“Leadership can be lonely, and the only way to overcome that loneliness is to surround yourself with truth-tellers and people who care about you.”
— Bill George
We’ve all heard the saying “It’s lonely at the top” right? There has been quite a bit of research conducted that shows that being a CEO can be a lonely job. A 2012 Harvard Business Review article referenced a survey that found that 50% of CEOs admitted they feel lonely in their role. The article went on to report that nearly 70% of first-time CEOs who experienced loneliness, reported that the feeling negatively affected their performance.
I do believe that being a CEO has the potential to be incredibly lonely. However, I equally believe that a leader’s loneliness doesn’t just happen when that person gets to the top of an organization. I know from personal experience that loneliness, no matter what a person’s level as a leader, is very real and causes difficulty and isolation for any leader who experiences it. If you have ever felt the same… then you are in good company.
Loneliness can cause you as a leader to feel fatigued or distracted, possibly experience self-doubt or even feel like you’re not worthy of the position. Failure to address loneliness can result in loss of perspective and presence – two very important attributes of a successful leader. When you feel lonely you risk becoming disconnected from your responsibilities and just go through the motions of work. Your effectiveness as a leader can suffer.
Feeling lonely because of leadership-related experiences does not make you any less of a leader.
I have three steps that I believe will help leaders at all levels to battle leadership loneliness:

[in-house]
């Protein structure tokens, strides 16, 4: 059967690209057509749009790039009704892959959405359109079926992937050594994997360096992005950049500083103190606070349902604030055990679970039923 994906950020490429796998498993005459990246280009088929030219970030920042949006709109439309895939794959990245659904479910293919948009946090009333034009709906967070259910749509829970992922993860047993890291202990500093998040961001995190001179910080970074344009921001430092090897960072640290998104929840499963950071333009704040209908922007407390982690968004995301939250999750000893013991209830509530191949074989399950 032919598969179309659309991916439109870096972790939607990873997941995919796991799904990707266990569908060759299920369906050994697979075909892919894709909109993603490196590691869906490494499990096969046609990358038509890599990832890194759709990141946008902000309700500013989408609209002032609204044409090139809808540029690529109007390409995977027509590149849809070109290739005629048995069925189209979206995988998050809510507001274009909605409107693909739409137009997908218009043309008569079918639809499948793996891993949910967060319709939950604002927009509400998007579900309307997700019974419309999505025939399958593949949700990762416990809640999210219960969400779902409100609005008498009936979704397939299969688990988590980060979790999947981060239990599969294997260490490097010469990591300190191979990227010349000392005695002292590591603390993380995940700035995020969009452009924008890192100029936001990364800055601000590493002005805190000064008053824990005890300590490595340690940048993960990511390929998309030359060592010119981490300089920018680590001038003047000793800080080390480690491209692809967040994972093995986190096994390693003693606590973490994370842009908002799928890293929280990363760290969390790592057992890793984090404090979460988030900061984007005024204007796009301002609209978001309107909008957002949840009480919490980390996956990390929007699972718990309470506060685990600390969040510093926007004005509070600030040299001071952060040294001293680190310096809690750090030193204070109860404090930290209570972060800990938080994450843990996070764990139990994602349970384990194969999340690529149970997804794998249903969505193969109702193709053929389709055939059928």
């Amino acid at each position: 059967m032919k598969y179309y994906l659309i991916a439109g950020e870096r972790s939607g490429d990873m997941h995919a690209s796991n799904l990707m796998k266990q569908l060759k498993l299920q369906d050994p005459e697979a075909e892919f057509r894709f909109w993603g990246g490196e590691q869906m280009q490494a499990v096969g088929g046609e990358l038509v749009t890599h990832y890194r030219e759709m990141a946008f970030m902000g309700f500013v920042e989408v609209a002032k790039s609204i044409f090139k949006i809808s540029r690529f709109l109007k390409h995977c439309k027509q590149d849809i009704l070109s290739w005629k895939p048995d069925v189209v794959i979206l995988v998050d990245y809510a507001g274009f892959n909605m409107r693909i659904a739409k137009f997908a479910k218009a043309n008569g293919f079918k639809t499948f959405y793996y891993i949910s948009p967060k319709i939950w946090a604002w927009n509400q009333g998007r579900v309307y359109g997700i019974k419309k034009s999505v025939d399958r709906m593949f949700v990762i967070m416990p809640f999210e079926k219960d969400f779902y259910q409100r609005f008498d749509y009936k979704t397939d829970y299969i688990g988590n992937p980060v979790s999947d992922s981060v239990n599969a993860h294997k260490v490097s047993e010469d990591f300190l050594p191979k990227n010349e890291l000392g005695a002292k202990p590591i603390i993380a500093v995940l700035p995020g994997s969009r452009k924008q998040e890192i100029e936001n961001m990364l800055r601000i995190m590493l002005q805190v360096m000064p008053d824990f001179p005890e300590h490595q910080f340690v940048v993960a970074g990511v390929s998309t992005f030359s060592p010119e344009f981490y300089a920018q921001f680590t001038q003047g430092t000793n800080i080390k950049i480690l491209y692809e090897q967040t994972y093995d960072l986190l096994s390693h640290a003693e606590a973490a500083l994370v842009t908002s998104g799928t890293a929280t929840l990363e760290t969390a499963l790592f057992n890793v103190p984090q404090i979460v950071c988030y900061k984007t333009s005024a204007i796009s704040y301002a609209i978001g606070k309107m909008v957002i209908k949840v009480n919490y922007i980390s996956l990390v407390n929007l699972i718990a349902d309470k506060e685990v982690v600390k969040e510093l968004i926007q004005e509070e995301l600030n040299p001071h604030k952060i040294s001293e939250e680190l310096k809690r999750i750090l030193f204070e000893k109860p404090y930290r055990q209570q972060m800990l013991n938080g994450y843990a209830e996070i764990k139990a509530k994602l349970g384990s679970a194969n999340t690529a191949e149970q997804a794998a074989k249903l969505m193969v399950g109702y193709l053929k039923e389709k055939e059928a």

- Inside Your Head: Acknowledge that in your role as a leader, things happen daily that can make you feel isolated and lonely. Feeling lonely because of those experiences does not make you any less of a leader. However, the way you deal with them most certainly does define you as a leader. Know that if you decide to be lonely and isolate yourself, it’s only going to make it worse.
- Inside Your Organization: Build a strong relationship with a few close people inside your organization. If your HR department has business partners, this is a great place to start. They have a great deal of knowledge and might know others who might be good for you to connect to who have similar issues. If you don’t have business partners in your organization, think about another leader at a similar level that you have positively connected with. Perhaps that person is facing many of the issues that you face in your leadership. If this is a positive relationship with a leader you trust, you will be able to share what you’ve learned through similar experiences.
- Inside Your Profession: Cultivate relationships with leaders outside your organization. I’m not talking about collecting business cards here. It’s about finding a group of leaders outside your company. It’s not only a great way to discover that you’re not alone in your leadership, but it can lead to fantastic relationships with leaders that can last a career.
Just a few proactive steps that you can take to minimize your loneliness and grow as a leader. If I can help, just let me know.
I’m very excited to announce that I will be launching two online leadership coaching groups this fall. The first is for leaders who are at the manager level and below who have been in their role for three years or less. The second is for leaders who are at the manager level and below with over three years’ experience.
The focus for each group will be to develop, network and grow as leaders in a supportive and confidential environment. Each group will have a maximum of eight leader participants and will meet online two times per month for a six months period. As these are my inaugural leadership coaching groups for HumansLeadingHumans – I will be pricing participation at a very low cost in exchange for feedback from participants and managers.
If you are interested or know someone who would benefit from being a part of a group of similar leaders, please email me for more details.
I’m Kirk Allen Patten, a seasoned leader with years of training and practice in coaching and developing leaders at all experiences and levels. If interested in having a quick discussion on how I might help you, your team or company, please send me an email at email@example.com
Authentic in PURPOSE… Skilled in PRACTICE… Rich in PARTNERSHIP